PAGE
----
7.
Rev Esp Quimioter ; 35(3): 249-259, 2022 Jun.
Article in English | MEDLINE | ID: covidwho-1744333

ABSTRACT

OBJECTIVE: A possible benefit has been suggested for early treatment of severe coronavirus disease 2019 (COVID-19) with remdesivir. The efficacy of this drug is controversial and could significantly influence the efficiency in healthcare systems. The objective is the methodological interpretation of subgroup analyzes according to starting of remdesivir treatment with respect to symptom onset of COVID-19. METHODS: A search in Pubmed® database was performed. Randomized clinical trials (RCTs) with subgroup analysis regarding early and late use of remdesivir were selected. All endpoints were assessed using two methodologies. First methodology considered statistical interaction, pre-specification, biological plausibility, and consistency of results. Second methodology was a validated tool with preliminary questions to discard subset analysis without relevant minimum conditions, and a checklist with recommendations for applicability. RESULTS: A total of 54 results were found and five RCTs were selected. According first methodology, consistent heterogeneity was only found in time to clinical improvement and better clinical status score at day 15 for patients with severe COVID-19 and <7 days of symptoms. About second methodology, these results about early use of remdesivir may be applied to clinical practice with caution. CONCLUSIONS: We developed a systematic search and application of an established methodology for interpretation of subgroup analysis about early use of remdesivir. Results in severe COVID-19 suggested that early use of remdesivir provides a greater benefit in <7 days of symptoms for time to clinical improvement and better clinical status score at day 15. Future studies could use 7-day cut-off of symptoms to evaluate remdesivir.


Subject(s)
COVID-19 , Adenosine Monophosphate/analogs & derivatives , Adenosine Monophosphate/therapeutic use , Alanine/analogs & derivatives , Alanine/therapeutic use , Antiviral Agents/therapeutic use , COVID-19/drug therapy , Humans
8.
European Journal of Hospital Pharmacy ; 28(SUPPL 1):A7, 2021.
Article in English | EMBASE | ID: covidwho-1186297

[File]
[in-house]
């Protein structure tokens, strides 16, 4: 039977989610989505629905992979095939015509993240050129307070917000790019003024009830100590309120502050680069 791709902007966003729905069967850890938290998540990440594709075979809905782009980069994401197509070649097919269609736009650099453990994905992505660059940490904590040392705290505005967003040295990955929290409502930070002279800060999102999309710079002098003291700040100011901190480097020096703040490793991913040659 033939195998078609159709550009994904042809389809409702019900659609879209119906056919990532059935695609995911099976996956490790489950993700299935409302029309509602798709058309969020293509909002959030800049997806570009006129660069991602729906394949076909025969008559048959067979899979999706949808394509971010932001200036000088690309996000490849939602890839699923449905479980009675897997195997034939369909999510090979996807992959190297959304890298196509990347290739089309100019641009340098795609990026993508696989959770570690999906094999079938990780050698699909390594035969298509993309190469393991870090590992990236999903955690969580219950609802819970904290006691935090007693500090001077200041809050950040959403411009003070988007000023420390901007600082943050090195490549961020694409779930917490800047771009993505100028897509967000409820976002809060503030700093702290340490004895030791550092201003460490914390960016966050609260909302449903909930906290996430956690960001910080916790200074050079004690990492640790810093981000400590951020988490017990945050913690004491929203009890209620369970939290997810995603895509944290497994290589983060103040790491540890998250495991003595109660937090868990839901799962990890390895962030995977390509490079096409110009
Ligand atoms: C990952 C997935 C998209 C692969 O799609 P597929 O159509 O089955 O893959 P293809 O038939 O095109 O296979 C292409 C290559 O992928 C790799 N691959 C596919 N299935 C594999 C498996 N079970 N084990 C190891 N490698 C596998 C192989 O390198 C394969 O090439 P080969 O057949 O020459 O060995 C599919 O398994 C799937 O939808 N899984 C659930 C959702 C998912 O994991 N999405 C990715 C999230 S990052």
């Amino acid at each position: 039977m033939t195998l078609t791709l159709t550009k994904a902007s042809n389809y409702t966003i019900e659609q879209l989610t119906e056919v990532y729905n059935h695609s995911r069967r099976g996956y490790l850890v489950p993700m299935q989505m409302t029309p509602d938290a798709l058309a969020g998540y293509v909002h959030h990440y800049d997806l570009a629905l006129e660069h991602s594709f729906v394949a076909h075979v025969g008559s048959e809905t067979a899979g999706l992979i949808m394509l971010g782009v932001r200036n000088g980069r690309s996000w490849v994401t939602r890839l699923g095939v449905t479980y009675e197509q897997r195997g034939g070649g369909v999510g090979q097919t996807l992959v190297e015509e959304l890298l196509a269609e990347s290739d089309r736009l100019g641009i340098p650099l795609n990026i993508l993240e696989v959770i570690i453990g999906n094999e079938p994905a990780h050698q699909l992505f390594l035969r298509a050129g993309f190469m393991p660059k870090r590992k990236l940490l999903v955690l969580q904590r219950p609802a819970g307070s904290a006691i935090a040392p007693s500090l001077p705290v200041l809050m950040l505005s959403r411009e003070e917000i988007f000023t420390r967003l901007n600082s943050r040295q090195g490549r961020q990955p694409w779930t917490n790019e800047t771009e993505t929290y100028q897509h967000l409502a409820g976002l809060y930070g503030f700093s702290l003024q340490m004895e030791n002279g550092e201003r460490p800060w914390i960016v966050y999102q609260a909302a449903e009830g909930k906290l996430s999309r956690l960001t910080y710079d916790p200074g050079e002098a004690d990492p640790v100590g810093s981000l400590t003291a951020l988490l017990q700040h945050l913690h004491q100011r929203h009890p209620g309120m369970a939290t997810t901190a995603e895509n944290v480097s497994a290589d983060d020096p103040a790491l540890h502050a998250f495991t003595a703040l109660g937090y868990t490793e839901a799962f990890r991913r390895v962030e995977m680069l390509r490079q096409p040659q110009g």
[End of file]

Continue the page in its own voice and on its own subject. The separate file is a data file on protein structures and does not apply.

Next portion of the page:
ABSTRACT

Background and importance A greater benefit was suggested with early treatment with remdesivir against COVID-19. Aim and objectives To develop a systematic review and methodological interpretation of subgroup analyses according to timing of use of remdesivir in COVID-19. Material and methods A bibliographic review in MEDLINE was conducted up to 10 October 2020. The 'Clinical Queries/ Narrow' tool was used with the search strategy: ((Therapy/ Narrow[filter]) AND (remdesivir AND COVID)). Randomised clinical trials (RCTs) with subset analysis about early and late use of remdesivir (≤10 vs >10 days from symptom onset, or ≤9 vs >9 days) were selected. The rest of the studies were excluded. All endpoints with subgroup analysis regarding timing of remdesivir use were assessed. Two methodologies were applied. The first considered statistical interaction among subsets, prespecification, biological plausibility and consistency of the subgroup analyses of similar RCTs.1 The second methodology was a validated tool with preliminary questions to discard subset analysis without minimal relevance, and a checklist.2 This checklist assigned a score related to a recommendation for applicability of subgroup analysis in clinical practice. Results 20 results were found after review;16 studies were excluded because they were not RCTs and 1 study had no efficacy evaluation of remdesivir. Therefore, three RCTs were selected. Endpoints considered were: time to clinical improvement, mortality, viral load, and clinical status at days 11 and 15. According to the first methodology, no statistical interaction was observed in the outcomes of the RCTs. Prespecification was established in time to clinical improvement, and clinical status at day 15 of an RCT. Biological plausibility was described in the subset analysis of each endpoint of the RCTs. No consistency of subgroup analyses were found. The second methodology discarded the applicability of the subset analysis through preliminary questions in two RCTs because of the absence of minimal relevance. For the third RCT, 'null' recommendation (score -3 points) of clinical applicability was reached for clinical status at day 11. Conclusion and relevance No differences were found between early and late use of remdesivir in COVID-19. We developed the first study with a systematic review and methodology about subgroup analysis of timing of use of remdesivir.